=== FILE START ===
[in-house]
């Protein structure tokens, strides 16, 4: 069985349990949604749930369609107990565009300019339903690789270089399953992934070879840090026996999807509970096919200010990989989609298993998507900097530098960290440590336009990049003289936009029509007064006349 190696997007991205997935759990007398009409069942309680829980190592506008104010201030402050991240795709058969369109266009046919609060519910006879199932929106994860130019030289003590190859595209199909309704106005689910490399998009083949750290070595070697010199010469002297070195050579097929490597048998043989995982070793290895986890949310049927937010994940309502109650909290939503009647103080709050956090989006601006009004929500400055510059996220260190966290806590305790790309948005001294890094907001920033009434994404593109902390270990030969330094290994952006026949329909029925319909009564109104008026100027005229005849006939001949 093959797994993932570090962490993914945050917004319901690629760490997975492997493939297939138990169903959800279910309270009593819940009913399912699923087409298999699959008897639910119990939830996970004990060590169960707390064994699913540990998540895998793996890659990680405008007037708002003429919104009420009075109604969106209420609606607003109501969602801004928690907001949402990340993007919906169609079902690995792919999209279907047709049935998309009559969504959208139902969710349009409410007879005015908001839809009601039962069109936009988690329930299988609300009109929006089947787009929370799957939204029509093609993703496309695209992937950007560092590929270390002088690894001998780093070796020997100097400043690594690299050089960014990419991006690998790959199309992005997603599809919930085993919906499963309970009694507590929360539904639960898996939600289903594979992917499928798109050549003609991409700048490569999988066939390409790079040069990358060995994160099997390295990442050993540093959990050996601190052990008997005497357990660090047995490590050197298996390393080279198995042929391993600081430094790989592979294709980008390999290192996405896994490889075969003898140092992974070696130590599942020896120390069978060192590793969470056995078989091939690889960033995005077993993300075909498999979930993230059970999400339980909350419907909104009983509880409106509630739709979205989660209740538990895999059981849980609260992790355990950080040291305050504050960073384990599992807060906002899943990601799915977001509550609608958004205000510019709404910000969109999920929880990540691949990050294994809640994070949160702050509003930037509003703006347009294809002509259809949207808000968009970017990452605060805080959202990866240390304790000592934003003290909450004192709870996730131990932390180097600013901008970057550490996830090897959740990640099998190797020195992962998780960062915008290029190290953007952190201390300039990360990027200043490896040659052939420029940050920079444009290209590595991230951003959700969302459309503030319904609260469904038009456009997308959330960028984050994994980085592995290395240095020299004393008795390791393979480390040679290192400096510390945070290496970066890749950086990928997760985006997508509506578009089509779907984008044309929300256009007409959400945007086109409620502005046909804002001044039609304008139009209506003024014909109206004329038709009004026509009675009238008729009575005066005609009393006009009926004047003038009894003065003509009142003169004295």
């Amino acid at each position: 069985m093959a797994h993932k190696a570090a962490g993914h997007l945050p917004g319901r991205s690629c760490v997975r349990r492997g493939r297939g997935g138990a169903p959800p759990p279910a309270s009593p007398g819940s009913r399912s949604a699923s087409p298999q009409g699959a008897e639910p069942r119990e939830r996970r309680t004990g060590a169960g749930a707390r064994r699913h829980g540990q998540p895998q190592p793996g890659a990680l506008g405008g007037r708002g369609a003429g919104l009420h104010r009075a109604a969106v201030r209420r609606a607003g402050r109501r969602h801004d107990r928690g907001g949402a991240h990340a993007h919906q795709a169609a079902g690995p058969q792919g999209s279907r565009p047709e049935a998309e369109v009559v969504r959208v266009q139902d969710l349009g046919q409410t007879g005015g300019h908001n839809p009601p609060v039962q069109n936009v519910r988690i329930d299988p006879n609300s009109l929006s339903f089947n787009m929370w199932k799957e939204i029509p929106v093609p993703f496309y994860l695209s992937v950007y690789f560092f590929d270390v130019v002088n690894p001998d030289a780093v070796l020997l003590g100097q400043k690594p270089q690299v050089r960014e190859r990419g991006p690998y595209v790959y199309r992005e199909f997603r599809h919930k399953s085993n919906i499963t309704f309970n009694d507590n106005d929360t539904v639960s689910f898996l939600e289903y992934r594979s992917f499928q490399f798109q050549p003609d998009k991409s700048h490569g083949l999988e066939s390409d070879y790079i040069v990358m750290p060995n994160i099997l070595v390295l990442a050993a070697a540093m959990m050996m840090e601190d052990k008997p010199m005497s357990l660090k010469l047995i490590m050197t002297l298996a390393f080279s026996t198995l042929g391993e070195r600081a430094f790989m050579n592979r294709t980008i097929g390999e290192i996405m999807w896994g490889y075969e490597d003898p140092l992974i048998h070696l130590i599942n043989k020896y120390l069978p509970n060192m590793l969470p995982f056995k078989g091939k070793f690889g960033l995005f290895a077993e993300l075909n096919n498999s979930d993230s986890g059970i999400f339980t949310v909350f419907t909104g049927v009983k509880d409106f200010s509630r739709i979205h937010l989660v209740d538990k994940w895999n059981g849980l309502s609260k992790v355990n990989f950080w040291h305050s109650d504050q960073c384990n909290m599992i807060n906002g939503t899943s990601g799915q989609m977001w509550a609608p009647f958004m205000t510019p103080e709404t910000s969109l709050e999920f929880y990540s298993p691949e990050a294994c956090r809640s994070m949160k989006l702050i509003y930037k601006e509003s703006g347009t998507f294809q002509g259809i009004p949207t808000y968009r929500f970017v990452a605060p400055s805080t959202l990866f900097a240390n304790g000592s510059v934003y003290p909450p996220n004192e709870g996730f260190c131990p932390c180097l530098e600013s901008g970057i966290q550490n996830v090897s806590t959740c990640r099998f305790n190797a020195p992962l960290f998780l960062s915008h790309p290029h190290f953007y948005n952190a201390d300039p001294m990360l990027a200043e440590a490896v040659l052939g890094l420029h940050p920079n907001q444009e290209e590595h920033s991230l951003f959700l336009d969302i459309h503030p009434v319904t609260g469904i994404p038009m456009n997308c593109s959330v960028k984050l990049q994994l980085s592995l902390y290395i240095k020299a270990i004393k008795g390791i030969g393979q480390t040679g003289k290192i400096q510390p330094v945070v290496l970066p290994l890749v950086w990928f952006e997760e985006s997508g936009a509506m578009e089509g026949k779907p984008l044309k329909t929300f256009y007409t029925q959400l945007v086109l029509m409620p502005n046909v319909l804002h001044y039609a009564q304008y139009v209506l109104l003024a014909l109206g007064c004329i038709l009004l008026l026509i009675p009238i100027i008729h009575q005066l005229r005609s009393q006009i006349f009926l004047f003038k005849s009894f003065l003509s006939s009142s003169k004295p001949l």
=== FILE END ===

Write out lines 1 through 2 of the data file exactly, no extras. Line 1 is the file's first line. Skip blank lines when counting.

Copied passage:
[in-house]
């Protein structure tokens, strides 16, 4: 069985349990949604749930369609107990565009300019339903690789270089399953992934070879840090026996999807509970096919200010990989989609298993998507900097530098960290440590336009990049003289936009029509007064006349 190696997007991205997935759990007398009409069942309680829980190592506008104010201030402050991240795709058969369109266009046919609060519910006879199932929106994860130019030289003590190859595209199909309704106005689910490399998009083949750290070595070697010199010469002297070195050579097929490597048998043989995982070793290895986890949310049927937010994940309502109650909290939503009647103080709050956090989006601006009004929500400055510059996220260190966290806590305790790309948005001294890094907001920033009434994404593109902390270990030969330094290994952006026949329909029925319909009564109104008026100027005229005849006939001949 093959797994993932570090962490993914945050917004319901690629760490997975492997493939297939138990169903959800279910309270009593819940009913399912699923087409298999699959008897639910119990939830996970004990060590169960707390064994699913540990998540895998793996890659990680405008007037708002003429919104009420009075109604969106209420609606607003109501969602801004928690907001949402990340993007919906169609079902690995792919999209279907047709049935998309009559969504959208139902969710349009409410007879005015908001839809009601039962069109936009988690329930299988609300009109929006089947787009929370799957939204029509093609993703496309695209992937950007560092590929270390002088690894001998780093070796020997100097400043690594690299050089960014990419991006690998790959199309992005997603599809919930085993919906499963309970009694507590929360539904639960898996939600289903594979992917499928798109050549003609991409700048490569999988066939390409790079040069990358060995994160099997390295990442050993540093959990050996601190052990008997005497357990660090047995490590050197298996390393080279198995042929391993600081430094790989592979294709980008390999290192996405896994490889075969003898140092992974070696130590599942020896120390069978060192590793969470056995078989091939690889960033995005077993993300075909498999979930993230059970999400339980909350419907909104009983509880409106509630739709979205989660209740538990895999059981849980609260992790355990950080040291305050504050960073384990599992807060906002899943990601799915977001509550609608958004205000510019709404910000969109999920929880990540691949990050294994809640994070949160702050509003930037509003703006347009294809002509259809949207808000968009970017990452605060805080959202990866240390304790000592934003003290909450004192709870996730131990932390180097600013901008970057550490996830090897959740990640099998190797020195992962998780960062915008290029190290953007952190201390300039990360990027200043490896040659052939420029940050920079444009290209590595991230951003959700969302459309503030319904609260469904038009456009997308959330960028984050994994980085592995290395240095020299004393008795390791393979480390040679290192400096510390945070290496970066890749950086990928997760985006997508509506578009089509779907984008044309929300256009007409959400945007086109409620502005046909804002001044039609304008139009209506003024014909109206004329038709009004026509009675009238008729009575005066005609009393006009009926004047003038009894003065003509009142003169004295």